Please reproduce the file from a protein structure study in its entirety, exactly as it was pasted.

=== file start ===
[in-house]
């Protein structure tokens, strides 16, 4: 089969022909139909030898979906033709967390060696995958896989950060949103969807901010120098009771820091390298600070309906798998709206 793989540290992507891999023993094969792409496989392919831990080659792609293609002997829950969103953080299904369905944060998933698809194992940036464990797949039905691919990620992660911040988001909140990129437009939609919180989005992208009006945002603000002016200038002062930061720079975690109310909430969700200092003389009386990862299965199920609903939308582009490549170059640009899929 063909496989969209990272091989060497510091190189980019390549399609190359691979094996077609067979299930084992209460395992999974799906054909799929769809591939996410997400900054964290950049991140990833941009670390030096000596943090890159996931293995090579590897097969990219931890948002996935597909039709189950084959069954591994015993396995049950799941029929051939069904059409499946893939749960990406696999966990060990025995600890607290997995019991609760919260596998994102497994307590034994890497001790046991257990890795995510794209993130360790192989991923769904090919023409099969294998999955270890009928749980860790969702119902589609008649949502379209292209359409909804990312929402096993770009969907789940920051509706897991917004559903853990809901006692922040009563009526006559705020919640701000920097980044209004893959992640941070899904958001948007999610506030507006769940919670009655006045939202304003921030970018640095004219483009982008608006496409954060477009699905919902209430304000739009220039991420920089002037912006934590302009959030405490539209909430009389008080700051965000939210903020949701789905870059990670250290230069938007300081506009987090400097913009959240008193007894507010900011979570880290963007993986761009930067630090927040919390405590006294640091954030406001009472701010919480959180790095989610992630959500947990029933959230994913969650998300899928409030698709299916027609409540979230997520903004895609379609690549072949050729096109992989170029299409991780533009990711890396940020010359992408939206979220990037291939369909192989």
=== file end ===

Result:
[in-house]
């Protein structure tokens, strides 16, 4: 089969022909139909030898979906033709967390060696995958896989950060949103969807901010120098009771820091390298600070309906798998709206 793989540290992507891999023993094969792409496989392919831990080659792609293609002997829950969103953080299904369905944060998933698809194992940036464990797949039905691919990620992660911040988001909140990129437009939609919180989005992208009006945002603000002016200038002062930061720079975690109310909430969700200092003389009386990862299965199920609903939308582009490549170059640009899929 063909496989969209990272091989060497510091190189980019390549399609190359691979094996077609067979299930084992209460395992999974799906054909799929769809591939996410997400900054964290950049991140990833941009670390030096000596943090890159996931293995090579590897097969990219931890948002996935597909039709189950084959069954591994015993396995049950799941029929051939069904059409499946893939749960990406696999966990060990025995600890607290997995019991609760919260596998994102497994307590034994890497001790046991257990890795995510794209993130360790192989991923769904090919023409099969294998999955270890009928749980860790969702119902589609008649949502379209292209359409909804990312929402096993770009969907789940920051509706897991917004559903853990809901006692922040009563009526006559705020919640701000920097980044209004893959992640941070899904958001948007999610506030507006769940919670009655006045939202304003921030970018640095004219483009982008608006496409954060477009699905919902209430304000739009220039991420920089002037912006934590302009959030405490539209909430009389008080700051965000939210903020949701789905870059990670250290230069938007300081506009987090400097913009959240008193007894507010900011979570880290963007993986761009930067630090927040919390405590006294640091954030406001009472701010919480959180790095989610992630959500947990029933959230994913969650998300899928409030698709299916027609409540979230997520903004895609379609690549072949050729096109992989170029299409991780533009990711890396940020010359992408939206979220990037291939369909192989």